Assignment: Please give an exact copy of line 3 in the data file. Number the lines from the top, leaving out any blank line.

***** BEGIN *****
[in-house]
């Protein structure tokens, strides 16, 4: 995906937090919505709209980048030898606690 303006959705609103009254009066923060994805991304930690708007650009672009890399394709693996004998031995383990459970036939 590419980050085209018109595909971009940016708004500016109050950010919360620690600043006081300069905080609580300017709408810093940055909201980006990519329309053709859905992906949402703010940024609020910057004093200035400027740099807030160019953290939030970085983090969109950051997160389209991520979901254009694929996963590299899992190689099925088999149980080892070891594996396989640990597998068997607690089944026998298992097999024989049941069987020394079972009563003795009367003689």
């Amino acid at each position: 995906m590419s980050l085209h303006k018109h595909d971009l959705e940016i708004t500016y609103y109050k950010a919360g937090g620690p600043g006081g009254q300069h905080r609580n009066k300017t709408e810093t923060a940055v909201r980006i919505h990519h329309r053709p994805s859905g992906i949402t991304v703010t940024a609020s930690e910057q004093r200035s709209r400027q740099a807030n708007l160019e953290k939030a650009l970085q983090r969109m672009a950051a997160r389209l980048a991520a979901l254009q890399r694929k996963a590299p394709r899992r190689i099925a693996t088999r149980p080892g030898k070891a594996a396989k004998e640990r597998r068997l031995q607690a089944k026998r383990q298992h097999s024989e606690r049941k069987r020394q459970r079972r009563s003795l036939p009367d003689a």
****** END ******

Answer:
């Amino acid at each position: 995906m590419s980050l085209h303006k018109h595909d971009l959705e940016i708004t500016y609103y109050k950010a919360g937090g620690p600043g006081g009254q300069h905080r609580n009066k300017t709408e810093t923060a940055v909201r980006i919505h990519h329309r053709p994805s859905g992906i949402t991304v703010t940024a609020s930690e910057q004093r200035s709209r400027q740099a807030n708007l160019e953290k939030a650009l970085q983090r969109m672009a950051a997160r389209l980048a991520a979901l254009q890399r694929k996963a590299p394709r899992r190689i099925a693996t088999r149980p080892g030898k070891a594996a396989k004998e640990r597998r068997l031995q607690a089944k026998r383990q298992h097999s024989e606690r049941k069987r020394q459970r079972r009563s003795l036939p009367d003689a």